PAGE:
The National Risk Register of Civil Emergencies says there will be a “marked increase” in the number of infections complicated by antimicrobial resistance over the next two decades, and a particularly bad infection would be likely to affect around 200,000 people, killing just under half of them.
“If a widespread outbreak were to occur, we could expect around 200,000 people to be affected by bacterial blood infection that could not be treated effectively with existing drugs, and around 80,000 of these people might die,” the report says.
And it is not just infections of the blood that are a concern – many other antibiotic resistant infections could have a similar effect. The problem has been described as a “ticking time bomb” by Dame Sally Davies, England’s chief medical officer.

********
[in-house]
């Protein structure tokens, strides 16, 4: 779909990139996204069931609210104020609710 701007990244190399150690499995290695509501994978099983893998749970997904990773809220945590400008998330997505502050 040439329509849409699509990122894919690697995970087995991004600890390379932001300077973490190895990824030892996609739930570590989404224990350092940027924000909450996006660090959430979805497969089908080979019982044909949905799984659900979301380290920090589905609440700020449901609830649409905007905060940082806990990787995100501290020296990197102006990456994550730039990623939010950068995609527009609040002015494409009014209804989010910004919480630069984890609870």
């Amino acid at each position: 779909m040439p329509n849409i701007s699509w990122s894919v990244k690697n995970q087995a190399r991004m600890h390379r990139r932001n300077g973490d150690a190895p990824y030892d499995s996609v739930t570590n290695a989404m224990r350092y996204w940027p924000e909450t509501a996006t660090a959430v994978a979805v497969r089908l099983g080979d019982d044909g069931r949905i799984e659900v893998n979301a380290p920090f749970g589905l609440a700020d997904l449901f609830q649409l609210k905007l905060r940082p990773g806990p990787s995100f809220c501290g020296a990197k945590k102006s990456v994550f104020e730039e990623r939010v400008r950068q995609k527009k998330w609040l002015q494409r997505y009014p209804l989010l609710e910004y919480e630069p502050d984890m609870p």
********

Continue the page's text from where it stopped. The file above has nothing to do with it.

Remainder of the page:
The danger spreads to medical care
Antibiotic resistance poses a serious threat to modern medicine, since antibiotics are an essential part of many types of surgery and treatment including bowel surgery, some cancer treatments and organ transplants.
“Without effective antibiotics, even minor surgery and routine operations could become high-risk procedures, leading to increased duration of illness and ultimately mortality,” the report says.